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Old 10-03-2021, 07:11 PM   #1
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Georgette Heyer - An appreciation by Stephen Fry

I know there are a lot of Georgette Heyer fans here and a lot of Stephen Fry fans as well. Turns out that Fry is also a fan of Heyer, going by an article in the Guardian.

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But there is another style of literary historical fiction whose project it is to research and reproduce the airs, modes and everyday details of a period with so much authenticity that you might almost be reading an author of that age. Georgette Heyer stands as first among equals in this approach.
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you will discover her to be one of the wittiest, most insightful and rewarding prose writers imaginable.
https://www.theguardian.com/books/20...eorgette-heyer
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Old 10-04-2021, 12:34 AM   #2
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Yes, I saw the article. And, in general, I quite agreed with it. I first found Heyer's Regencies when I was still living in NYC. I read them all, many of them bought though some from the Library. And I moved those I'd bought to California, where they got read again. But didn't move them to Canada. But then, several years ago, there were massive sales on pretty much all of her books, at $1.99. Just when there were also 90% coupons for Kobo. I bought literally every single Heyer I could find, and finished off the list the following year when Amazon had then at $1.99 again.

These days, I parse them out, hoarding them in my TBR, but avoiding splurging on them.
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Old 10-04-2021, 12:07 PM   #3
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Thanks for linking to this article! I like Heyer's books, and strongly disliked Fry's praise of them -- I've enjoyed writing everything I didn't like about it!

My main impression of this article is that it's immensely snobbish. I suspect that Fry had a crisis of "Oh no, I like some romance novels! I must explain why these romance novels are vastly superior to all those other romance novels, or I'll get romance cooties!"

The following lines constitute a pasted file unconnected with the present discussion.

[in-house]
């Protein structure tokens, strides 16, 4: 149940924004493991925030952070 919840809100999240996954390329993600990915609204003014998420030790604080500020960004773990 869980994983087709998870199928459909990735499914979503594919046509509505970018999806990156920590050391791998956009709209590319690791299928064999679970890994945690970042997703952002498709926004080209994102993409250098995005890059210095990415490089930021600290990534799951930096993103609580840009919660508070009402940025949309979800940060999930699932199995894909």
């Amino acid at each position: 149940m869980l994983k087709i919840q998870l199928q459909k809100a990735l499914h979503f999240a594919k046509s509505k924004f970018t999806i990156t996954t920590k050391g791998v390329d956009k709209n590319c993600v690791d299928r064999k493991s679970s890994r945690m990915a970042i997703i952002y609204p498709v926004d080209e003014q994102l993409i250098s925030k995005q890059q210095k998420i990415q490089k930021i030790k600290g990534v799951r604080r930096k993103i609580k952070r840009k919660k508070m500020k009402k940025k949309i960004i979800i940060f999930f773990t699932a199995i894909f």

He hates all Heyer covers: They are appalling, disgusting, and trashy.
Huh. Mostly they look just fine to me. Of course, most of them show that the novels are romance novels, with images of couples or a single protagonist in a romantic setting. The people are all fully clothed, mostly in period-appropriate clothing, no heroes with bare chests or heroines with artfully ripped bodices. I wonder what Fry finds so disgusting about them?

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Her stories satisfy all the requirements of romantic fiction, but the language she uses, the dialogue, the ironic awareness, the satire and insight – these rise far above the genre.
Sigh. No, they don't "rise far above the genre". Allowing for Sturgeon's law (90% of everthing is dreck), there's a lot of romance that's on Heyer's level or better. It's perfectly possible to praise Heyer's language, dialogue etc without talking down a whole genre, and he's betraying his ignorance of the genre when doing it.

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But there is another style of literary historical fiction whose project it is to research and reproduce the airs, modes and everyday details of a period with so much authenticity that you might almost be reading an author of that age. Georgette Heyer stands as first among equals in this approach.
Really? Her books show Heyer's version of the regency. Maybe it was well researched by the standards of historical novels written at her time, but Fry's claim is vastly exaggerated. (Compare Austen - who was contemporary with the regency - with Heyer, or read studies about Heyer like this one ("Her famous "Regency slang" is Heyer's own creation") or this one.)

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...Bridgerton and other less strait-laced and tightly bodiced dramas and novels can give us the style of the Regency without its abominable injustices and stifling hierarchies, and with lots of extra romping and fizz..
I have only watched the first two episodes of Bridgerton, and I haven't read the books, but even that small sample was amply full of injustices and hierarchies. A lot of modern historical romance novels show these. Many of them do, like Heyer, show the world from the viewpoint of the upper classes, and the hierarchy is simply given, not shown as problematic, or at most shown as problematic when its victims are white upper class women. Despite its shortcomings, this kind of book can be quite fun to read.
Other authors engage with the injustices and hierarchies in a thoughtful way, and use the setting consciously in character development and plot. My favourite historical novels do this.

Heyer has plenty of what romance readers affectionately call crazysauce: Babies switched at birth, deathbed marriages, stolen government documents, murder, hidden treasure, secret passages, dashing smugglers, unexpected heirs, mistaken identities, women masquerading as men and vice versa, elopements, kidnappings, carriage chases, blackmail, duels, and dramatic revelations of sinister secrets. So what's this "extra romping and fizz" which mar modern romance novels, and which Heyer's novels are blessedly free of? I strongly suspect he's talking about sex. If anyone can see another way to interpret that part, I'd love to hear it.